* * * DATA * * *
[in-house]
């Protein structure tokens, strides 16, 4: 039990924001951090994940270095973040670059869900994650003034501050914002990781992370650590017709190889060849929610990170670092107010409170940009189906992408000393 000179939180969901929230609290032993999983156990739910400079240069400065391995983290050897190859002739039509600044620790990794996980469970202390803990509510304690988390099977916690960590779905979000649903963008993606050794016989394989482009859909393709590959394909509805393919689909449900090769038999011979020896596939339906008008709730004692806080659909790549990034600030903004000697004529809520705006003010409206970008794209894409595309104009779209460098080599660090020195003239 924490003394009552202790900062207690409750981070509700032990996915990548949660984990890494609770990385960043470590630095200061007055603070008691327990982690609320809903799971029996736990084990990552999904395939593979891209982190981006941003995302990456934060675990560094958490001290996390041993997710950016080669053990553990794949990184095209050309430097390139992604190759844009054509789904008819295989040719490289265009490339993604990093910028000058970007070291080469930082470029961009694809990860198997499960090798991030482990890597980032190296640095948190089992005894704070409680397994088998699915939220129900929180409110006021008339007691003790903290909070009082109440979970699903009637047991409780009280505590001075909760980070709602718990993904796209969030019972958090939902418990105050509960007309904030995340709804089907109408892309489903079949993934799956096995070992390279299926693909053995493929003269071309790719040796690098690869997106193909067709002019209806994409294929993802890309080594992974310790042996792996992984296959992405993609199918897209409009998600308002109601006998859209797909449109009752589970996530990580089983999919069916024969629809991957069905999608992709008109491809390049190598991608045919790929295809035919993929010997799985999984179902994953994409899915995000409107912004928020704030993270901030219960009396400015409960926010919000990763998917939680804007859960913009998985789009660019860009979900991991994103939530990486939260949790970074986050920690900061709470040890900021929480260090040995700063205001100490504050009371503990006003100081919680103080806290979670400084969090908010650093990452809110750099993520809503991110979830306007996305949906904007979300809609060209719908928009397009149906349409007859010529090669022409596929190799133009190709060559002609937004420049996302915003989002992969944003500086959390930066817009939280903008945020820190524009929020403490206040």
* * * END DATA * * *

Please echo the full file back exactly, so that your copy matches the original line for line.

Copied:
[in-house]
């Protein structure tokens, strides 16, 4: 039990924001951090994940270095973040670059869900994650003034501050914002990781992370650590017709190889060849929610990170670092107010409170940009189906992408000393 000179939180969901929230609290032993999983156990739910400079240069400065391995983290050897190859002739039509600044620790990794996980469970202390803990509510304690988390099977916690960590779905979000649903963008993606050794016989394989482009859909393709590959394909509805393919689909449900090769038999011979020896596939339906008008709730004692806080659909790549990034600030903004000697004529809520705006003010409206970008794209894409595309104009779209460098080599660090020195003239 924490003394009552202790900062207690409750981070509700032990996915990548949660984990890494609770990385960043470590630095200061007055603070008691327990982690609320809903799971029996736990084990990552999904395939593979891209982190981006941003995302990456934060675990560094958490001290996390041993997710950016080669053990553990794949990184095209050309430097390139992604190759844009054509789904008819295989040719490289265009490339993604990093910028000058970007070291080469930082470029961009694809990860198997499960090798991030482990890597980032190296640095948190089992005894704070409680397994088998699915939220129900929180409110006021008339007691003790903290909070009082109440979970699903009637047991409780009280505590001075909760980070709602718990993904796209969030019972958090939902418990105050509960007309904030995340709804089907109408892309489903079949993934799956096995070992390279299926693909053995493929003269071309790719040796690098690869997106193909067709002019209806994409294929993802890309080594992974310790042996792996992984296959992405993609199918897209409009998600308002109601006998859209797909449109009752589970996530990580089983999919069916024969629809991957069905999608992709008109491809390049190598991608045919790929295809035919993929010997799985999984179902994953994409899915995000409107912004928020704030993270901030219960009396400015409960926010919000990763998917939680804007859960913009998985789009660019860009979900991991994103939530990486939260949790970074986050920690900061709470040890900021929480260090040995700063205001100490504050009371503990006003100081919680103080806290979670400084969090908010650093990452809110750099993520809503991110979830306007996305949906904007979300809609060209719908928009397009149906349409007859010529090669022409596929190799133009190709060559002609937004420049996302915003989002992969944003500086959390930066817009939280903008945020820190524009929020403490206040």